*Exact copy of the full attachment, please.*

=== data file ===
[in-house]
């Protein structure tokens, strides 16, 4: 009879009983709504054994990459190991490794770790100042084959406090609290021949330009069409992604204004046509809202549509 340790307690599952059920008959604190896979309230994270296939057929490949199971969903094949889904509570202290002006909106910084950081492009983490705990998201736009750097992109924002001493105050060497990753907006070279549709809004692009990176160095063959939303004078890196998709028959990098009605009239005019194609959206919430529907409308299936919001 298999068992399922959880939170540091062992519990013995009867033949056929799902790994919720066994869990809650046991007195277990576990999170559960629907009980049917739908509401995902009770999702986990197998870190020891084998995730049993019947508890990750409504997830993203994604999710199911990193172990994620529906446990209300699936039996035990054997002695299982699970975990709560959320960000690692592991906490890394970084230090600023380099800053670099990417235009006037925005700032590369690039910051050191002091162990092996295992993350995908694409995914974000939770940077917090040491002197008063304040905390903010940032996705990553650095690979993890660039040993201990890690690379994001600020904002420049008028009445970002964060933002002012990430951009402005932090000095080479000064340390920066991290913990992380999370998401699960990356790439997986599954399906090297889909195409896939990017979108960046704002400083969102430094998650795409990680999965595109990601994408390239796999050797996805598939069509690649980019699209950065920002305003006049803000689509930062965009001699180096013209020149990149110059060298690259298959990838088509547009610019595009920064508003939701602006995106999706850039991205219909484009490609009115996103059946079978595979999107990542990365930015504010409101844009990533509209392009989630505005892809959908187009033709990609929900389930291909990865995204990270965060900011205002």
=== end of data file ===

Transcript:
[in-house]
């Protein structure tokens, strides 16, 4: 009879009983709504054994990459190991490794770790100042084959406090609290021949330009069409992604204004046509809202549509 340790307690599952059920008959604190896979309230994270296939057929490949199971969903094949889904509570202290002006909106910084950081492009983490705990998201736009750097992109924002001493105050060497990753907006070279549709809004692009990176160095063959939303004078890196998709028959990098009605009239005019194609959206919430529907409308299936919001 298999068992399922959880939170540091062992519990013995009867033949056929799902790994919720066994869990809650046991007195277990576990999170559960629907009980049917739908509401995902009770999702986990197998870190020891084998995730049993019947508890990750409504997830993203994604999710199911990193172990994620529906446990209300699936039996035990054997002695299982699970975990709560959320960000690692592991906490890394970084230090600023380099800053670099990417235009006037925005700032590369690039910051050191002091162990092996295992993350995908694409995914974000939770940077917090040491002197008063304040905390903010940032996705990553650095690979993890660039040993201990890690690379994001600020904002420049008028009445970002964060933002002012990430951009402005932090000095080479000064340390920066991290913990992380999370998401699960990356790439997986599954399906090297889909195409896939990017979108960046704002400083969102430094998650795409990680999965595109990601994408390239796999050797996805598939069509690649980019699209950065920002305003006049803000689509930062965009001699180096013209020149990149110059060298690259298959990838088509547009610019595009920064508003939701602006995106999706850039991205219909484009490609009115996103059946079978595979999107990542990365930015504010409101844009990533509209392009989630505005892809959908187009033709990609929900389930291909990865995204990270965060900011205002």